On search and seizure

The legal rights of people who have been accused of a crime in Arizona are well documented. There are stringent regulations governing the kinds of evidence that can be used in criminal trials, and the ways in which evidence may be gathered are the subject of an enormous body of law. The Fourth Amendment to the Constitution prohibits unreasonable searches and seizures, and the meaning of that term has been the subject of numerous Supreme Court cases.

The law allows certain types of searches to the police while barring others. The police may demonstrate to the satisfaction of a judge that there is substantial reason to go onto someone’s private property and look for evidence of a crime. If the judge agrees that their case is sufficient, a search warrant can be issued. Special rules govern what the police can and cannot discover while executing such a warrant. The police may also intercede in a crime in progress, and there are certain circumstances under which they may stop a citizen on the street and perform some level of search.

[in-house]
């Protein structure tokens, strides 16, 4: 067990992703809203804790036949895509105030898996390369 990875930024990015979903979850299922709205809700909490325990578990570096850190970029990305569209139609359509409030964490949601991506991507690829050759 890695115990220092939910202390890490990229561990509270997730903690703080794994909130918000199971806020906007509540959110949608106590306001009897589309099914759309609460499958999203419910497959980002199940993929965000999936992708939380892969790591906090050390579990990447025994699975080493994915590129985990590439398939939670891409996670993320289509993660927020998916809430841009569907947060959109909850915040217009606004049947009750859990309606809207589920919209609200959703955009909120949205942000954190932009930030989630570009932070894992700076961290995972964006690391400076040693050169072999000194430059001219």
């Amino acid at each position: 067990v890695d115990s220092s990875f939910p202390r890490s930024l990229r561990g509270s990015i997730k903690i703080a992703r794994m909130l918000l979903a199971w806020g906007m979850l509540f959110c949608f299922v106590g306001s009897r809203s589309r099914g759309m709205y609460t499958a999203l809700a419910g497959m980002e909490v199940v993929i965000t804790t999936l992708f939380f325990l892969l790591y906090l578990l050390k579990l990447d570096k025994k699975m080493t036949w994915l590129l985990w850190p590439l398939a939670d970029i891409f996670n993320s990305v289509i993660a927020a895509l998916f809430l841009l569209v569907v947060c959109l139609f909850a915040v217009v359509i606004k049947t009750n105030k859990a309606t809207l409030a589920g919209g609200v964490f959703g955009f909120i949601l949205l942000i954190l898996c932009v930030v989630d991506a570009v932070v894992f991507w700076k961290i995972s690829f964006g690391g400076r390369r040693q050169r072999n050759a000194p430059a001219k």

While the Fourth Amendment precludes the issuance of a warrant without probable cause, most searches are conducted without a warrant. As an example, evidence of a crime that is left out in plain view of the police where there was no legitimate expectation of privacy can be seized and later used as evidence in a criminal trial.

Conversely, evidence seized in violation of a person’s constitutional rights will likely be excluded from evidence. In such an instance, a criminal defense attorney could attempt to get the case dismissed.

Source: Findlaw, “Searches and Seizures: The Limitations of the Police”, July 1, 2016